09.19.05

Dr. Phil On YES’ Sucking Up To The Unit

Posted in Baseball, Sports Radio, Sports TV at 9:33 am by

While virtually every other pundit on Planet Earth concurred that Randy Johnson getting himself tossed in the 2nd inning of last Friday night’s Yankee defeat of the Blue Jays was an act of uncommon selfishness and stupidity, you’d have heard otherwise were you following New York coverage of the game. From the NY Post’s Phil Mushnick.

It’s one of those per verse ironies that we’re just supposed to live with. The people who spend the most time reminding the world that the Yanks are unsurpassed for big-time, big-town sophistication and success treat the team’s fans as small-time, small-town rubes ” and morons.

Friday night Randy Johnson was ejected in the second inning and John Sterling, Suzyn Waldman and, to a slightly lesser extent, Michael Kay, knew why well before they could possibly know why: Because umpire Fieldin Culbreth is incompetent, and according to Sterling and Waldman, “a disgrace.”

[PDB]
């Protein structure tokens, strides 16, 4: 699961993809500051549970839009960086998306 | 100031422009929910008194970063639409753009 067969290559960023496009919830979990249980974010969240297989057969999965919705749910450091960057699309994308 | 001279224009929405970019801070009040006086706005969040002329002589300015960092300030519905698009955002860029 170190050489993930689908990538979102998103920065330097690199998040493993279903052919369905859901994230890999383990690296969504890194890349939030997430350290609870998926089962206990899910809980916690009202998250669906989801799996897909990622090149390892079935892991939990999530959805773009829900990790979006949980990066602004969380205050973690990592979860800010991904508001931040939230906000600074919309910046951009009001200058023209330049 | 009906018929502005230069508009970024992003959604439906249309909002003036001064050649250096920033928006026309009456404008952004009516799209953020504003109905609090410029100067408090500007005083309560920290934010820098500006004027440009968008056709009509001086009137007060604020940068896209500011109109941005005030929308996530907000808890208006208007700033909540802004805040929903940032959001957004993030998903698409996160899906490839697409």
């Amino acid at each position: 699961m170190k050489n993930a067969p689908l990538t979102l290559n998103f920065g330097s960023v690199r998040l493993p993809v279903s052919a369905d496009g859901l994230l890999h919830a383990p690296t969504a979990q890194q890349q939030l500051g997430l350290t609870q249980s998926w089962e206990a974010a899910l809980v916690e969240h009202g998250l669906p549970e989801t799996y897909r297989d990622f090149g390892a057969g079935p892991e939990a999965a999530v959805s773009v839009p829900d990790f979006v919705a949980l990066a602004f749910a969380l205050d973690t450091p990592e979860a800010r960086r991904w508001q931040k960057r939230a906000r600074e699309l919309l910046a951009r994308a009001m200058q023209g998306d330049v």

On TV and radio, they rhetorically demanded to know how an umpire could be so impudent as to throw such a great pitcher out of such a big game. Doesn’t Culbreth know who Randy Johnson is? Doesn’t he know that the Yanks are in a pennant/wild card race? Doesn’t he know that no one pays to see umps ump?

But none of the three had any idea, whatsoever, what Johnson might’ve said to Culbreth either moments before the ejection or at any time prior. None of them even suggested that the other side of the story might be in play, that Culbreth was likely aware of all the circumstances ” not that they should matter ” thus Johnson must’ve been particularly deserving.

Sterling and Waldman were just over-the-top brutal. Neither even hinted that Johnson, 42 years old, should own greater control of his emotions. And both would’ve had you think that Culbreth tossed Ozzie Nelson, and not a fella never known for being a sweetheart.

On a pure, wishful, shillful guess, they did their worst/best to defame Culbreth to an audience that surely included many who could guess better.

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